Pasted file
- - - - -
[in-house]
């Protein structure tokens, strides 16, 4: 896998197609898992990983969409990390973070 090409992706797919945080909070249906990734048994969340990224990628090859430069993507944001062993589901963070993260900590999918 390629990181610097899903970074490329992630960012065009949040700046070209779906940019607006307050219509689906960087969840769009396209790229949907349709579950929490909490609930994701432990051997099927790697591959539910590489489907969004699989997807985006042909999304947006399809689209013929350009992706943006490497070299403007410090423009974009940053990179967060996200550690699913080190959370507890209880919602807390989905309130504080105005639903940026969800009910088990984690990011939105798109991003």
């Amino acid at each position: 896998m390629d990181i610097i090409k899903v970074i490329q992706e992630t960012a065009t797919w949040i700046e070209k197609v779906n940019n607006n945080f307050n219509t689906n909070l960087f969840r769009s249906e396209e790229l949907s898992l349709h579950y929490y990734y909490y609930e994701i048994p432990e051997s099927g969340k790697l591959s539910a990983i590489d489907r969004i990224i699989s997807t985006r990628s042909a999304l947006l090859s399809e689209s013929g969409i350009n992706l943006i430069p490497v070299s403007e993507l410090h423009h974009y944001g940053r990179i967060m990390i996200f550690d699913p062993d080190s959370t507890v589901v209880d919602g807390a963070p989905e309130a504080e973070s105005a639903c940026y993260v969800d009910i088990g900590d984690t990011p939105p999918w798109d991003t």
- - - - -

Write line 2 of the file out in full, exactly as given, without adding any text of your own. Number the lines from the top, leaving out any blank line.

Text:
């Protein structure tokens, strides 16, 4: 896998197609898992990983969409990390973070 090409992706797919945080909070249906990734048994969340990224990628090859430069993507944001062993589901963070993260900590999918 390629990181610097899903970074490329992630960012065009949040700046070209779906940019607006307050219509689906960087969840769009396209790229949907349709579950929490909490609930994701432990051997099927790697591959539910590489489907969004699989997807985006042909999304947006399809689209013929350009992706943006490497070299403007410090423009974009940053990179967060996200550690699913080190959370507890209880919602807390989905309130504080105005639903940026969800009910088990984690990011939105798109991003």